New York American on June 26th, 1906. // Wikimedia Commons
New York American on June 26th, 1906. // Wikimedia Commons

10 Facts About the Original 'Trial of the Century'

New York American on June 26th, 1906. // Wikimedia Commons
New York American on June 26th, 1906. // Wikimedia Commons

On the balmy evening of June 25, 1906, during the performance of a musical at Madison Square Garden, railroad heir Harry K. Thaw walked up to the table of architect Stanford White and shot him in the head. This led to what the newspapers dubbed “the Trial of Century.” The 20th century was young, and the media frenzy would arguably be eclipsed by other "trials of the century"—Sacco and Vanzetti, the Rosenbergs, Charles Manson, O.J. Simpson—but it did introduce the public to many of the concepts that would become well-known to tabloid readers and Court TV viewers, including the insanity plea, the media circus, the sequestering of jurors, and the buying of a better judicial outcome by the rich. At the heart of the matter was the era’s concept of a woman’s honor.


The son of Pittsburgh railroad baron William Thaw, Harry K. Thaw was born in 1871. As a child, he was prone to screaming tantrums and outbursts of bodily flailing that exhausted his mother, Mary, and their household staff. Author Michael Macdonald Mooney writes in Evelyn Nesbit and Stanford White: Love and Death in the Gilded Age that a teacher from his boarding school described Thaw as “sullen, unreasonable, and unhappy” and “absolutely unintelligible.” In his mid-teens, he performed a prank at his school, Wooster College, where he paid a burlesque troupe visiting town to wear leggings of the school colors.

Because of his son’s temperament, Thaw’s father decided against a giving his son full control of his inheritance and instead assigned a trust to dole out $2400 a year to him in his will. After William died in 1889, his indulgent mother made sure her son's annual allowance was $80,000.

Thaw briefly enrolled at Harvard, where he hosted all-night poker games and chased a cab driver with a shotgun for allegedly shorting him change. He was expelled for “moral turpitude,” according to Mooney. Soon after, the stone-faced and bug-eyed young man gave up all pretense of work or study and instead traveled the U.S. and Europe, mingling in high society, visiting brothels, getting into skirmishes, and using cocaine. He threw lavish parties, giving away jewelry pieces worth thousands as party favors to attract women. He was also a sadist and abused his partners.


The victim of the crime, Stanford White, was one partner of the New York City architectural firm McKim, Mead & White, which came to prominence designing country and seaside mansions. From there, the company produced several neoclassical landmarks, including the Boston Library, the Washington Square Arch, Manhattan’s original Pennsylvania Station, the Brooklyn Museum, the Morningside Heights campus of Columbia University, and the original Madison Square Garden, where White would be murdered.

The firm’s success allowed White, unmistakable for his tall build and red hair and mustache, to hobnob with the city’s business, artistic, and government elite. By the late 1890s, he “was the city’s leading architect,” according to Mooney, and relished his role as man about town. “He was the leader of its leading artists, promoter of its best institutions, impresario of its most colorful entertainments, founder and organizer of its most colorful clubs, and often architect of them as well,” wrote Mooney. “His immense energies were spent day and night in an attempt to give character to the city’s wealth.”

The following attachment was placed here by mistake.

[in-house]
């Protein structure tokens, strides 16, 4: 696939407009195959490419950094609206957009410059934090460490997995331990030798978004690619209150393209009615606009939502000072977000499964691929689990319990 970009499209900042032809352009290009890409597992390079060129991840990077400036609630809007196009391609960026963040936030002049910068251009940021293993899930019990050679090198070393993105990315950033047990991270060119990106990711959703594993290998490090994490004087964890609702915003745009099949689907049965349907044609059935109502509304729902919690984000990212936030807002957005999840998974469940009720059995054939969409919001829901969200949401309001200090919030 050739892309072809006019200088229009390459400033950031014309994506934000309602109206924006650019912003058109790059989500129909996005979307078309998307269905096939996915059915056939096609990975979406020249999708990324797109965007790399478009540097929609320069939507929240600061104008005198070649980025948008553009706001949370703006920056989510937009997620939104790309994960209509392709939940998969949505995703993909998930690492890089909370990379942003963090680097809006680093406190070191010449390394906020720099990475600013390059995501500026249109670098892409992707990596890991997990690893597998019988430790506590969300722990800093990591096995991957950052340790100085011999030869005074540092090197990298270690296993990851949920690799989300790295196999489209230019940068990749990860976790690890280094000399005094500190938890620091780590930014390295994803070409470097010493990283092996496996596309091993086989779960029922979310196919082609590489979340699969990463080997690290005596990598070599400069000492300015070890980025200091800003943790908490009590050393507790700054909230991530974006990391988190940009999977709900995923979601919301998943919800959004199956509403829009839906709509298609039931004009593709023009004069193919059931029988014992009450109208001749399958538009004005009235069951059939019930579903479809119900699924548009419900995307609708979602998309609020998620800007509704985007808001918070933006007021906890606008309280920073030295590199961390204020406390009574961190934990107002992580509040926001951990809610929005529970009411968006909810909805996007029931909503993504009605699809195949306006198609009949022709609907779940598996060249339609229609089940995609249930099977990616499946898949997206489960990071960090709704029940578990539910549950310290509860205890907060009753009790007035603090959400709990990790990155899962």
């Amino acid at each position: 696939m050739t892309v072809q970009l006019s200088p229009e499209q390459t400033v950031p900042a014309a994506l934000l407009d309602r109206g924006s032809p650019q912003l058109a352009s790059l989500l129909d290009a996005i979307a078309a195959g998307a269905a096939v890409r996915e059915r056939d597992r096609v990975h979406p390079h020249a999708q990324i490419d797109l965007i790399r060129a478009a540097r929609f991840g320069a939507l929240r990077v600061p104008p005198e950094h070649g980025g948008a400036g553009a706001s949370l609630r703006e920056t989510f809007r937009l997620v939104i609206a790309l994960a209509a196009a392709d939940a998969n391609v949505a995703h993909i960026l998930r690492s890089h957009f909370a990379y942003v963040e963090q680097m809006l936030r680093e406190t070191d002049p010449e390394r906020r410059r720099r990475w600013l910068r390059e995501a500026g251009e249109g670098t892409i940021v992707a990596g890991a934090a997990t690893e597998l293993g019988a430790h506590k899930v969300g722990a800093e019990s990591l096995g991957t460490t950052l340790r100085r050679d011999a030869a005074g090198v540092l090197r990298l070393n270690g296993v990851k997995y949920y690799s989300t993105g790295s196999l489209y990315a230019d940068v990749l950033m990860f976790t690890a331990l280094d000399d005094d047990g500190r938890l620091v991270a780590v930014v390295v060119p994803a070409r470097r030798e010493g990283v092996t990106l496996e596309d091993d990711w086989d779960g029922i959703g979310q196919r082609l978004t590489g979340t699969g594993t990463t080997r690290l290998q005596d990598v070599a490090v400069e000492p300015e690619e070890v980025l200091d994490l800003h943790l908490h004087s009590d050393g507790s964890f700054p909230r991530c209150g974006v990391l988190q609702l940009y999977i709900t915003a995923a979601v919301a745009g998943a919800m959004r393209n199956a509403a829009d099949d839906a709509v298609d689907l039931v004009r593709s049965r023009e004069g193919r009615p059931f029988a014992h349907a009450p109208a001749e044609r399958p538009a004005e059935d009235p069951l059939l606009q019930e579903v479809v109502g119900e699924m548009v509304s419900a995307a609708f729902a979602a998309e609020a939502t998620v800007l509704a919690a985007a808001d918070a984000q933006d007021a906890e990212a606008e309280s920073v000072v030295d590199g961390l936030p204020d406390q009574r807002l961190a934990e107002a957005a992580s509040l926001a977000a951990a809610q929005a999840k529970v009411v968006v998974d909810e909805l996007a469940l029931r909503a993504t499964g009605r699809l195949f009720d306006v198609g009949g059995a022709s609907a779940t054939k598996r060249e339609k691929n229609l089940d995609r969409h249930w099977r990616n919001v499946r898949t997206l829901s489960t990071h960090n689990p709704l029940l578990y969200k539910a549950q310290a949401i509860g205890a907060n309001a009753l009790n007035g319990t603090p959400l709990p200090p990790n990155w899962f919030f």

White kept an elaborately decorated tower residence on West 24th Street, which he stocked with exotic foods and wines and furnished with such novelties as a red velvet swing extending from a ceiling. Though married at 31, he frequently entertained and seduced models and chorus girls there.


Thaw was a frequent visitor to New York City and sought entry into the elite social circles. He felt White blocked his entry due to a perceived faux pas.

After his trial, Thaw authored a memoir entitled The Traitor, its title a reference to White, who is called that word throughout. Thaw recounted what he said was his first encounter with the architect. A mutual acquaintance invited Thaw to a party at White’s 24th Street residence, where Thaw claimed White mistakenly associated his group with a drunk party-goer who declared the food and wine “rotten.” After that, Thaw applied to several New York gentlemen’s clubs and was rejected or soon kicked out for erratic behavior. The Union League Club of New York revoked his membership after he rode a horse up the club’s entranceway to herald his arrival. According to Paula Uruburu in her book American Eve, in Thaw’s mind, every denial, ejection, and snub was due to the hidden influence of the offended White, who was everything Thaw was not but wanted to be: successful, liked, influential.

Then, at one of Thaw’s parties for playboys and showgirls, an actress took his nervousness in her presence as embarrassment to be seen with her. She retaliated by convincing the women to vacate the party for one at White’s. According to Uruburu, “a livid Harry blamed White for yet another public indignity.” The slight and the actress’s exodus made it into the society pages, humiliating Thaw.


Known for the way her long hair draped down her back in a shape like a question mark, Evelyn Nesbit began working as a model in her early teens. First in Philadelphia and then New York City, she spent hundreds of hours in front of illustrators and photographers, while chaperoned by her mother. Her face appeared on an endless array of postcards, magazine covers, fine art pieces, and advertisements. Some have dubbed her the first supermodel.

By age 16, Nesbit had already become bored of this work and started a career as a chorus girl on Broadway. Inevitably, she made the acquaintance of Stanford White.